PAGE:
Infection rates are slowing down slightly as restrictions are slowly and cautiously being lifted with hopes of a vaccine still on the horizon. However, even with the glimmer of hope, more government organisations are being targeted by scammers.
The Gardai and the Road Safety Authority (RSA) are warning people against applying to renew their licenses via social media. A fraudulent facebook page has been set up, inviting people to contact them via WhatsApp to apply for or renew their driving licence from €200. The NDLS have warned that they do not have any social media pages and they can only be reached through the official RSA social media pages or online through www.rsa.ie or www.ndls.ie.
Scammers continue to prey on people’s fear, now circulating messages claiming the recipient has been in contact with someone who has tested positive for the virus or is showing symptoms. Gardai have advised that health professionals will only make contact via phone call to perform contact tracing until the contact tracing app is available for download.
Since restrictions have been put into place, many people are using online services, relying heavily on An post for deliveries. An post have warned people of a recent scam involving a text message claiming that the recipient has received a package that will not be delivered due to an outstanding payment. The scams reportedly look convincing with even An post employees falling victim as the texts contain an An Post logo and are designed to look like a genuine customer contact.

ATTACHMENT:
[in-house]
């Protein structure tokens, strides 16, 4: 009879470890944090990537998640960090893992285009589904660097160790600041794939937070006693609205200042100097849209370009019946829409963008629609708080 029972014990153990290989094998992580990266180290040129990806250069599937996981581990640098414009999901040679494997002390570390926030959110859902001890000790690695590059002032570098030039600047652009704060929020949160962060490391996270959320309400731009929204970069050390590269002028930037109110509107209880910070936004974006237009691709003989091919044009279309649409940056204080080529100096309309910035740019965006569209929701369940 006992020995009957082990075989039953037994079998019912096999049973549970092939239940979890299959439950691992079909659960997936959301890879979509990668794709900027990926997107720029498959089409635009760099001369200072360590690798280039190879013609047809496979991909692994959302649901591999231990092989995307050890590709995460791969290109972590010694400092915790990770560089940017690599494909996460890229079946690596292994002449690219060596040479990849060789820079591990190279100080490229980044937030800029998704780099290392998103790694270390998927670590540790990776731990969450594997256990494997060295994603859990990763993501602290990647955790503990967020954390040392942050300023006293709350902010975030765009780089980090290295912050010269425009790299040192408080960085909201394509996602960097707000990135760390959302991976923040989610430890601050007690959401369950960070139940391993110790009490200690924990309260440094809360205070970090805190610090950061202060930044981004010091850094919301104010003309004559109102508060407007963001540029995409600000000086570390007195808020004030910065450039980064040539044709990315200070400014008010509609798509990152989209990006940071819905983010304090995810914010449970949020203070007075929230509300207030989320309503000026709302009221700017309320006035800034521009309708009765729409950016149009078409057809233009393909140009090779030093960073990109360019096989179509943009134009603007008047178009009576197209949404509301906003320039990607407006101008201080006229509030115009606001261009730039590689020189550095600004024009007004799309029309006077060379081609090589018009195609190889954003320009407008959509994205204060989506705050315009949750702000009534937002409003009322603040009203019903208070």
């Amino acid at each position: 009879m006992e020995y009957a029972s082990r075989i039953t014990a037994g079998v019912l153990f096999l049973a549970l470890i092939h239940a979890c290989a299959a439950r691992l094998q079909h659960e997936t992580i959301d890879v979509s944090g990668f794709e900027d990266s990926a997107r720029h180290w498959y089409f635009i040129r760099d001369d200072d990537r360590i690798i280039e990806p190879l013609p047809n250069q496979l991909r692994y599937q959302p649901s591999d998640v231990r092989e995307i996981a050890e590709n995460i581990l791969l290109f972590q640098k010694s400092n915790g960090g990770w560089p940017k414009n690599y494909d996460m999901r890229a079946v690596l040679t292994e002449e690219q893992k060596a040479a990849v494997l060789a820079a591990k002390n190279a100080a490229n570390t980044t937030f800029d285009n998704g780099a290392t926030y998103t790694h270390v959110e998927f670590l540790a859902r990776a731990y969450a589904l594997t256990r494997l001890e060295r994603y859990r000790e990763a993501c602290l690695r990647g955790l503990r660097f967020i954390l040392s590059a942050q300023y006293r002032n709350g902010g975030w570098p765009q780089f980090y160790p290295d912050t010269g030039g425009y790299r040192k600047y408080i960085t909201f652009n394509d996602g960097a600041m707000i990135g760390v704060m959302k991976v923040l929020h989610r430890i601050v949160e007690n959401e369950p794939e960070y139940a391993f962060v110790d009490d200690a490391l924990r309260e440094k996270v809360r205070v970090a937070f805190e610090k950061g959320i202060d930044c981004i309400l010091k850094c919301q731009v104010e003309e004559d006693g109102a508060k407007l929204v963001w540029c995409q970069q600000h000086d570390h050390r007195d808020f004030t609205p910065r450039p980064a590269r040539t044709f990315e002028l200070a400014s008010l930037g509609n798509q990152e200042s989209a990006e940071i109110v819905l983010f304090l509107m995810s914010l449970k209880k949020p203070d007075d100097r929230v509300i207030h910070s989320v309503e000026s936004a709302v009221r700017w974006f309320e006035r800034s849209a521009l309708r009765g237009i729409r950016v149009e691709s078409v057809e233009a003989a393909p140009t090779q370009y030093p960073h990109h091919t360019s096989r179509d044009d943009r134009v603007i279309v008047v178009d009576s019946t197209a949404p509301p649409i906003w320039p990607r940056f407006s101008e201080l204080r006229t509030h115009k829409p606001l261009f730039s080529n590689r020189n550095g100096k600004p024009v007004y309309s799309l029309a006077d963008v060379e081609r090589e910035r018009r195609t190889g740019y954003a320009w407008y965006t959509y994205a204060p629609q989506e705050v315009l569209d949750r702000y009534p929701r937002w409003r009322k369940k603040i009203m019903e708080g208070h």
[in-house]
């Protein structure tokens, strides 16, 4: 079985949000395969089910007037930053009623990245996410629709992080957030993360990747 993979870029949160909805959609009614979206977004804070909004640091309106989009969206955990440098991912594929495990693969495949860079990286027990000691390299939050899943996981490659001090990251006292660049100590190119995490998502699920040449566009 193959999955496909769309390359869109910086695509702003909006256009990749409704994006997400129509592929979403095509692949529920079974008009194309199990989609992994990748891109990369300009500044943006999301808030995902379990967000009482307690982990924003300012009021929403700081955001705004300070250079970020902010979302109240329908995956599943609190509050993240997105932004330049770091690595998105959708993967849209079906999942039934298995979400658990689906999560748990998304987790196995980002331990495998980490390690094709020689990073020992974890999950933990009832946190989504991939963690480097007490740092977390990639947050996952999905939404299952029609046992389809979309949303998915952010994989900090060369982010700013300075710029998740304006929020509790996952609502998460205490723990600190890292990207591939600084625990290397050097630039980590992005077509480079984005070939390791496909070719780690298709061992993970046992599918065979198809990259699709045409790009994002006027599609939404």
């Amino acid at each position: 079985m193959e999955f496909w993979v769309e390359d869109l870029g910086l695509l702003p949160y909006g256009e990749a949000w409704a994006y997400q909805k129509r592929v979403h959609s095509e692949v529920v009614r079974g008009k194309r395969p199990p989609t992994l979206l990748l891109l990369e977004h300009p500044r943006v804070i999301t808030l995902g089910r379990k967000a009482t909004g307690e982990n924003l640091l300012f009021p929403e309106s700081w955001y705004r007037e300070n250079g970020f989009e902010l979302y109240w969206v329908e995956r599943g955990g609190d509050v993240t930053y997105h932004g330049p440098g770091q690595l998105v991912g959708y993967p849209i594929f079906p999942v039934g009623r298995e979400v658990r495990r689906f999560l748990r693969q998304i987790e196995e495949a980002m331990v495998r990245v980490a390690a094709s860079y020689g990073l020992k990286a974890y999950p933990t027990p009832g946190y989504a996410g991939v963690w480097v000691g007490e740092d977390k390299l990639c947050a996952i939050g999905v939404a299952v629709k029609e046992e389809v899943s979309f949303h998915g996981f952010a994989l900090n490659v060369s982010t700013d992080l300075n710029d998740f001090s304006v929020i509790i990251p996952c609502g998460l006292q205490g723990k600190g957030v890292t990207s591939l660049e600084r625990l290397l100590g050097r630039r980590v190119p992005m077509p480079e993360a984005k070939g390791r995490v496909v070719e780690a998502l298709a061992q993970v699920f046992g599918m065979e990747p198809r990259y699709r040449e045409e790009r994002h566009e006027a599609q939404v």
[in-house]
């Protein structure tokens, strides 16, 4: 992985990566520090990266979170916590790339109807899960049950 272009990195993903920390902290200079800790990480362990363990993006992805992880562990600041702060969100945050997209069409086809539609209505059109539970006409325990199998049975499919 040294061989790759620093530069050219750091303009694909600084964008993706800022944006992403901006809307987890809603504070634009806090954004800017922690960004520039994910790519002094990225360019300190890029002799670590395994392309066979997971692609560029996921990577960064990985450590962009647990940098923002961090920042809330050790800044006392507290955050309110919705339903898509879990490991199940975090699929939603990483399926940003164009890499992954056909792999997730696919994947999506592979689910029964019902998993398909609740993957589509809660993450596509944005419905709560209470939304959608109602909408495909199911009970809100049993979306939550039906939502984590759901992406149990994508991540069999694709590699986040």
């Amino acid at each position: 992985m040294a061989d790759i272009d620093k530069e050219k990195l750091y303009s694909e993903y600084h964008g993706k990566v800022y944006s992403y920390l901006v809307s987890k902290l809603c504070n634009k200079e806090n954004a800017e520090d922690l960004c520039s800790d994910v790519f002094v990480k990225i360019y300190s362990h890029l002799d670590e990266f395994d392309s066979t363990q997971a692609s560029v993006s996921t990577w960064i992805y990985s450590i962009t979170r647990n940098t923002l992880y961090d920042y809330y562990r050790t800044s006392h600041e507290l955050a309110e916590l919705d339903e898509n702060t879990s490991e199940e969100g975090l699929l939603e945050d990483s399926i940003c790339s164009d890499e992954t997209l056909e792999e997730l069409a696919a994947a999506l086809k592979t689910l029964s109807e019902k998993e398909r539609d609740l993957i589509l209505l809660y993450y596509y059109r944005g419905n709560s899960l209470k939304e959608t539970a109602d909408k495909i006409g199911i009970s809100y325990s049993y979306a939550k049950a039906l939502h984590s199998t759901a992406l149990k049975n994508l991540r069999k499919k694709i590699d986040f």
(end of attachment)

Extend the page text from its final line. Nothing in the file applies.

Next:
The Garda National Economic Crime Bureau are currently investigating a man from Roscommon who was involved in a personal protection equipment scam and was caught laundering €1.5 million into an Irish bank account. The investigation began after German health authorities attempted to purchase 10 million face masks worth about €15 million from a fraudulent website cloned from a legitimate dutch website. The German company was contracted by the German health authority to purchase the masks for use as personal protective equipment after which they later discovered it was fraudulent and run by scammers. Upon further investigation, the Roscommon man claimed that he was duped into participating in the scam, believing it was a legitimate business transaction. He also provided his digital devices as evidence aiming to prove he was used as a money mule.
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